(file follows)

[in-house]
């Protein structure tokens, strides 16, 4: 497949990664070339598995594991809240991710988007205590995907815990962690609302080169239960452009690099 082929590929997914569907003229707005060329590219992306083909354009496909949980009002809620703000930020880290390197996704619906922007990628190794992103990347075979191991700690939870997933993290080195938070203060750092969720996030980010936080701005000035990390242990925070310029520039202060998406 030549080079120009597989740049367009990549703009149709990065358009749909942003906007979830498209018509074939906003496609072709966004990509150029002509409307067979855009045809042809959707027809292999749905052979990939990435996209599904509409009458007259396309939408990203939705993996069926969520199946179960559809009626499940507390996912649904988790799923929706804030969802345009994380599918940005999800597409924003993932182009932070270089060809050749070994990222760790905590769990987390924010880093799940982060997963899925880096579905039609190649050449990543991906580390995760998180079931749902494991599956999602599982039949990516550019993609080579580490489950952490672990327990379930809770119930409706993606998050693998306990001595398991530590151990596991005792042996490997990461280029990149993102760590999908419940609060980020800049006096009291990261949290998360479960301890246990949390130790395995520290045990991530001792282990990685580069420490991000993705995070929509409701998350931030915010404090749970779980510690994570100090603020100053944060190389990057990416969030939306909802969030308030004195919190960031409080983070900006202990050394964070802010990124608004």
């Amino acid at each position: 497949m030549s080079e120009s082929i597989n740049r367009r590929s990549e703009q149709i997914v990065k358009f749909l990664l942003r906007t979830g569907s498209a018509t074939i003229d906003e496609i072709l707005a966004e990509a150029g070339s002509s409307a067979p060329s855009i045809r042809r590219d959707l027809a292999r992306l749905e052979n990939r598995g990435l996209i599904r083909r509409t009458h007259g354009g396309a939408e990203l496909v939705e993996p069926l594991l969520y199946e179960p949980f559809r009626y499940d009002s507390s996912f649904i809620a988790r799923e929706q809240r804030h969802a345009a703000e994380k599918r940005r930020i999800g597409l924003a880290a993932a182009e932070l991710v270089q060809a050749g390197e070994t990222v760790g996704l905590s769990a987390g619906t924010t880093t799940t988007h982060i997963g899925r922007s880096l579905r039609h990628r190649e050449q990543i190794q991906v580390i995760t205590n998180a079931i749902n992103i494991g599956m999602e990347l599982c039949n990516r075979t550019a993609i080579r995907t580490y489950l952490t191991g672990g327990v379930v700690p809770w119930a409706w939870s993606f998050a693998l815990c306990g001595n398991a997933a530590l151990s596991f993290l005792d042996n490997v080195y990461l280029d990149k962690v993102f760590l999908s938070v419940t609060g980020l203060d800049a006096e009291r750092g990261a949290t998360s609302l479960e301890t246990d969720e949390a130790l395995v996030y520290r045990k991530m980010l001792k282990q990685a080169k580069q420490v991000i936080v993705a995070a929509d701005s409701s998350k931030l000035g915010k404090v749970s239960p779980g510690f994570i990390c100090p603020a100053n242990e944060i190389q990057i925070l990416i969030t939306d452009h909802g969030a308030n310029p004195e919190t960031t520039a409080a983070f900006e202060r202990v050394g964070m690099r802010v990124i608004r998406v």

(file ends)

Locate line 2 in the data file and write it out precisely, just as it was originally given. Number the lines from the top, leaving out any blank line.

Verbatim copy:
């Protein structure tokens, strides 16, 4: 497949990664070339598995594991809240991710988007205590995907815990962690609302080169239960452009690099 082929590929997914569907003229707005060329590219992306083909354009496909949980009002809620703000930020880290390197996704619906922007990628190794992103990347075979191991700690939870997933993290080195938070203060750092969720996030980010936080701005000035990390242990925070310029520039202060998406 030549080079120009597989740049367009990549703009149709990065358009749909942003906007979830498209018509074939906003496609072709966004990509150029002509409307067979855009045809042809959707027809292999749905052979990939990435996209599904509409009458007259396309939408990203939705993996069926969520199946179960559809009626499940507390996912649904988790799923929706804030969802345009994380599918940005999800597409924003993932182009932070270089060809050749070994990222760790905590769990987390924010880093799940982060997963899925880096579905039609190649050449990543991906580390995760998180079931749902494991599956999602599982039949990516550019993609080579580490489950952490672990327990379930809770119930409706993606998050693998306990001595398991530590151990596991005792042996490997990461280029990149993102760590999908419940609060980020800049006096009291990261949290998360479960301890246990949390130790395995520290045990991530001792282990990685580069420490991000993705995070929509409701998350931030915010404090749970779980510690994570100090603020100053944060190389990057990416969030939306909802969030308030004195919190960031409080983070900006202990050394964070802010990124608004």